The pound to euro interbank exchange rate strengthened this week, at one point hitting its highest in 2020 so far. In part, this is because the UK’s business confidence surveys for this month show a rise in optimism, following last month’s general election. This bodes well for tomorrow’s crucial PMIs (Purchasing Managers’ Indices) and may help convince the Bank of England (BoE) to keep interest rates steady at 0.75%, rather than cutting them, which generally would support the pound.

Turning to the Eurozone meanwhile, the common currency has lost out this week, even though both Germany and the euro bloc’s economic sentiment has improved. In particular, companies on the continent feel more upbeat, following news that the USA and China have signed a “first phase” trade deal. During the last 18 months or so, this has been an albatross around the Eurozone economy’s neck, even though the euro bloc is a third party to the trade dispute.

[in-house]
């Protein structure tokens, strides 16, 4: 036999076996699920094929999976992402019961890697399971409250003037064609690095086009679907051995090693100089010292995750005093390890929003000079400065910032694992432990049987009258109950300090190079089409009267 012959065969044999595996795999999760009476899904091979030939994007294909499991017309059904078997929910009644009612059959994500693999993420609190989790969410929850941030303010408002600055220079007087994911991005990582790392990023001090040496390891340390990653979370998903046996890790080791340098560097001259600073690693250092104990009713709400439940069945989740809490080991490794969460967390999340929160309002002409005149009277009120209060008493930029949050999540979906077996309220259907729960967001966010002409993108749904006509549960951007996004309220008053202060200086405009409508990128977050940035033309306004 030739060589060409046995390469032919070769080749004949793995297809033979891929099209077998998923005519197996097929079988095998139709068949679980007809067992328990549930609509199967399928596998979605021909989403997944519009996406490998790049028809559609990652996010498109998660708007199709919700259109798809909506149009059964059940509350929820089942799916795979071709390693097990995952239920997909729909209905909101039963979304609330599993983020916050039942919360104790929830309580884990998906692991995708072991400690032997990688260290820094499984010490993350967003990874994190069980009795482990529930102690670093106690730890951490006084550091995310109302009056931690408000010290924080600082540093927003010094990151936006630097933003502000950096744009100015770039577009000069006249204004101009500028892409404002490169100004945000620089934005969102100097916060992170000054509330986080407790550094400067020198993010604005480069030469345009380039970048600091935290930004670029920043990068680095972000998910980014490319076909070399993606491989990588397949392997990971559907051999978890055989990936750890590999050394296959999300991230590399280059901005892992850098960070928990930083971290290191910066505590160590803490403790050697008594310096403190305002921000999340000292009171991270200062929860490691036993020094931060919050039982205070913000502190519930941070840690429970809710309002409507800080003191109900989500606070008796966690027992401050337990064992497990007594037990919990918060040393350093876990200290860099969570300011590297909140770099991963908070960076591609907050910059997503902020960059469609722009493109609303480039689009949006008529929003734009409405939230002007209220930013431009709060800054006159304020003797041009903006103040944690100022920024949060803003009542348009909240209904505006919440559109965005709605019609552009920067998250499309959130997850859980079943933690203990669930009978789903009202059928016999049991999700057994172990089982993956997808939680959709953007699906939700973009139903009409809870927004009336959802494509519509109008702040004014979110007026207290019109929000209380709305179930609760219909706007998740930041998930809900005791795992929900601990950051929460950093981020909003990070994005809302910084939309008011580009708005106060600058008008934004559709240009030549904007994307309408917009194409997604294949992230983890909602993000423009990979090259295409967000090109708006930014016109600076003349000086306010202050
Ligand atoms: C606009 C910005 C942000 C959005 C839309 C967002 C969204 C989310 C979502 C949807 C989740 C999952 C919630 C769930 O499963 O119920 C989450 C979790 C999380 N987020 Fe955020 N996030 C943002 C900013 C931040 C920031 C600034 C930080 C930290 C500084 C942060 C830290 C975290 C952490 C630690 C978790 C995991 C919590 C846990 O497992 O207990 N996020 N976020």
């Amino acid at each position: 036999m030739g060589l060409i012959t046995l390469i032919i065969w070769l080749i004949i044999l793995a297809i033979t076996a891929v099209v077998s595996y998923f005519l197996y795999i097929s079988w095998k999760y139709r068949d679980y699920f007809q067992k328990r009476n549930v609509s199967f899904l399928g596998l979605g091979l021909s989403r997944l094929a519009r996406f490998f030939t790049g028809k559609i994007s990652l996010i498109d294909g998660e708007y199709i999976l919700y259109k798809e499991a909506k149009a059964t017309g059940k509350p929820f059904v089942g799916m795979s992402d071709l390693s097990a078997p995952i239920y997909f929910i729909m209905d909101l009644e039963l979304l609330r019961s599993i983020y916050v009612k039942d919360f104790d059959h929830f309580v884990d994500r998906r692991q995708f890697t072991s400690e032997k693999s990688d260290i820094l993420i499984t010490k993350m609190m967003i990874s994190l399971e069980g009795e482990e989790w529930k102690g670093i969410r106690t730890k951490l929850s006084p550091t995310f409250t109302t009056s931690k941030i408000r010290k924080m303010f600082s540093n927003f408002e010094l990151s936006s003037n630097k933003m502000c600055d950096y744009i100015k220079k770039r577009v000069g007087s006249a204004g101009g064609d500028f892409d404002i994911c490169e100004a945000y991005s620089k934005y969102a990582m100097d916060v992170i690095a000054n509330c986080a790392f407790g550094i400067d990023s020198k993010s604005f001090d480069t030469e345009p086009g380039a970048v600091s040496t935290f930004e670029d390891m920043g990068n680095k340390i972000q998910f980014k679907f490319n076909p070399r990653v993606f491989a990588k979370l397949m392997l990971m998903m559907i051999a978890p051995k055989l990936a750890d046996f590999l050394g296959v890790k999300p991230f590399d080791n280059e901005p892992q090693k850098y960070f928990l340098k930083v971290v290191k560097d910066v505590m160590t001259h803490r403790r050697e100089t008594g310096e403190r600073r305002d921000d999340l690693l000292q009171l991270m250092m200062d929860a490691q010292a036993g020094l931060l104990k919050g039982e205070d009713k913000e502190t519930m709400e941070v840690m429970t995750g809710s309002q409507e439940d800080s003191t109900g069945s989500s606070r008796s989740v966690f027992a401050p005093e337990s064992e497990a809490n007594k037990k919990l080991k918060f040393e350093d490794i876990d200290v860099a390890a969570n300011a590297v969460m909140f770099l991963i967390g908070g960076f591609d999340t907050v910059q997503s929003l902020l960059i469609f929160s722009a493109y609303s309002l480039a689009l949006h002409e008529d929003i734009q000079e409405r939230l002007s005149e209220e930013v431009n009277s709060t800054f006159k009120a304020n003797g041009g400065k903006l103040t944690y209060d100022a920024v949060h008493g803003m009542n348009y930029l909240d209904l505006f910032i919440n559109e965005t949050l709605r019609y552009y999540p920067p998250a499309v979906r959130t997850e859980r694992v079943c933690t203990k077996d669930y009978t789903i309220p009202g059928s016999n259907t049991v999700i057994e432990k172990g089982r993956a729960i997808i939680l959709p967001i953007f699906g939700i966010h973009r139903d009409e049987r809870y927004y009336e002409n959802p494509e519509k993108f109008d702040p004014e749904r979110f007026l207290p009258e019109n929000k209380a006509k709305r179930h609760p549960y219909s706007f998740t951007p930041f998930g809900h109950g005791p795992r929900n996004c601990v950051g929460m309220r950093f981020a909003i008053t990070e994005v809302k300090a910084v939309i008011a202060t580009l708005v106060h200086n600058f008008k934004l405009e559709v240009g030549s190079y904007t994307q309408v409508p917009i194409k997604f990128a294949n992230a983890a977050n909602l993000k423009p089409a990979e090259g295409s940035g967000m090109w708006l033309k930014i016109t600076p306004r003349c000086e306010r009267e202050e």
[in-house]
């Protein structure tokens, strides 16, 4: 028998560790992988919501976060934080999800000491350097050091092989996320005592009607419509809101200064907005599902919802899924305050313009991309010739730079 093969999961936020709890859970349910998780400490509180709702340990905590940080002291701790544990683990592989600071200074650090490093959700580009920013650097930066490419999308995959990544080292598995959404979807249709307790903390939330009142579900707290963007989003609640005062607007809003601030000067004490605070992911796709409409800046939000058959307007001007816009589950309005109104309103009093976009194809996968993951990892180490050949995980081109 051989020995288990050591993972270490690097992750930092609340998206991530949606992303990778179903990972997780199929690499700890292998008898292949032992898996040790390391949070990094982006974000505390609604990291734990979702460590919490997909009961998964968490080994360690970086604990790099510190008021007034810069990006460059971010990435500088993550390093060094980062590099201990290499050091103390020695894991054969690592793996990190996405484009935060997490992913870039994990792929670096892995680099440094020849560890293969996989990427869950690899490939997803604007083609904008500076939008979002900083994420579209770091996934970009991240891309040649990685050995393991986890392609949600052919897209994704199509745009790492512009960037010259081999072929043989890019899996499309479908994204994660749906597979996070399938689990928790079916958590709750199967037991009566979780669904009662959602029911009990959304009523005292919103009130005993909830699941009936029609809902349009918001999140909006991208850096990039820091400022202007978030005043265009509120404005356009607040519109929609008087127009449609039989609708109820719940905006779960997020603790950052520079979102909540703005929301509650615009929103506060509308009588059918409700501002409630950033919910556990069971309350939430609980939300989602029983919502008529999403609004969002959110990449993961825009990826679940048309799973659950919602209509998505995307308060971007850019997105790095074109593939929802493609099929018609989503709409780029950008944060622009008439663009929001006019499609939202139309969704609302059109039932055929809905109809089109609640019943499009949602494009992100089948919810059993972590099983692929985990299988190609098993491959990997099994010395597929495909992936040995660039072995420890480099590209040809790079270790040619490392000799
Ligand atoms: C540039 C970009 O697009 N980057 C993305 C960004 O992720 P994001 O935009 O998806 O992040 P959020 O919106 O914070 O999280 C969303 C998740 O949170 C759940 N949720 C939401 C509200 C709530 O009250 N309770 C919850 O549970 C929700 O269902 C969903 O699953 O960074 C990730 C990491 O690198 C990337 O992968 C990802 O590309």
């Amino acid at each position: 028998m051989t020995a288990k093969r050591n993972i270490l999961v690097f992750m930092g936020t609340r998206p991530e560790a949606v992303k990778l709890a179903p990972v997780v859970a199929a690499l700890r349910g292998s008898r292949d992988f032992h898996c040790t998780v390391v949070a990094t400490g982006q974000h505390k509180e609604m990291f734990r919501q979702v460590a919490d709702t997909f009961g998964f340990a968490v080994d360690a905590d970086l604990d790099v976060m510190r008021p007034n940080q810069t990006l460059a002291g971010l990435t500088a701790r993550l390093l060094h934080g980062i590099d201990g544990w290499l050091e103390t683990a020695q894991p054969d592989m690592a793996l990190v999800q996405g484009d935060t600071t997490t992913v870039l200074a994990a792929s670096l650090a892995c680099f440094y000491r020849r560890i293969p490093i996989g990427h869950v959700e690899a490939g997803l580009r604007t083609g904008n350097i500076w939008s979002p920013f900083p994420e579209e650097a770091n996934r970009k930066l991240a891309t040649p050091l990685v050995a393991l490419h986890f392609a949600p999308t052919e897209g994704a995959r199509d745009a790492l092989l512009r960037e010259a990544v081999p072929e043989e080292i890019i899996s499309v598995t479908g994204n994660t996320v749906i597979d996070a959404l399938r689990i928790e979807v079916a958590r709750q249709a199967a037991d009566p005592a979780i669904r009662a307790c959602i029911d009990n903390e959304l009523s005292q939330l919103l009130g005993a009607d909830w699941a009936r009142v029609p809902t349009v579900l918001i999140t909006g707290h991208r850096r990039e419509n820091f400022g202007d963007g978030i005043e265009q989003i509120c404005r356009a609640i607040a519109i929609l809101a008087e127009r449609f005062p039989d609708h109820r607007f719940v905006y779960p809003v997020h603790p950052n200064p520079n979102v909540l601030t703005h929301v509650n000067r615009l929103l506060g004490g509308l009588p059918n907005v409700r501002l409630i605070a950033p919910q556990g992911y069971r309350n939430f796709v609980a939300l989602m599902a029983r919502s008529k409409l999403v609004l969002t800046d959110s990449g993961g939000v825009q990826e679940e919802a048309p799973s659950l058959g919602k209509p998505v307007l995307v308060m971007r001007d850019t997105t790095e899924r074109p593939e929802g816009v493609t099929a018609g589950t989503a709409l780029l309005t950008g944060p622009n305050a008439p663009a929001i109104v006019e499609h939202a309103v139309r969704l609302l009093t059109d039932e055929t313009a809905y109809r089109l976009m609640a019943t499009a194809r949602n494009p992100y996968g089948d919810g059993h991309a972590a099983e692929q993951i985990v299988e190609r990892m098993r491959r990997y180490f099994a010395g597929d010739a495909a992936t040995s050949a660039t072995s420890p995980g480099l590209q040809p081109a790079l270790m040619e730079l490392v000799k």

ECB Meeting Yesterday

German, Eurozone business confidence rises

In particular, this week we learnt that Germany’s economic sentiment climbed to 26.7 in January, according to respected watchdog ZEW. This is well ahead of financial market forecasts for 15, as well as December’s result of 10.7. Meanwhile, in the wider Eurozone, ZEW economic sentiment increased to 25.6 this month, far above December’s result of 11.2, as well as economists’ forecasts for 5.5.

So these statistics indicate that companies in Europe feel far more confident at the start of 2020, compared to the month before. We’ll see if this confidence is reflected in the Eurozone’s PMIs (Purchasing Managers’ Indices) for January, the first concrete indication of the bloc’s economic performance this year, when they’re released today at 09.00 GMT.

European Central Bank holds interest rates

Meanwhile, the European Central Bank (ECB) held interest rates at 0.0% this week, as widely forecast. In part, this is because the bloc’s inflation stands at 1.0%, well below the objective. Also, the Eurozone’s central bank announced further details of its strategic review, in which it will assess whether its 2.0% inflation target is appropriate. If the ECB shifts its inflation target, the markets might consider that the central bank is “moving the goalposts”, which could influence the euro in future.

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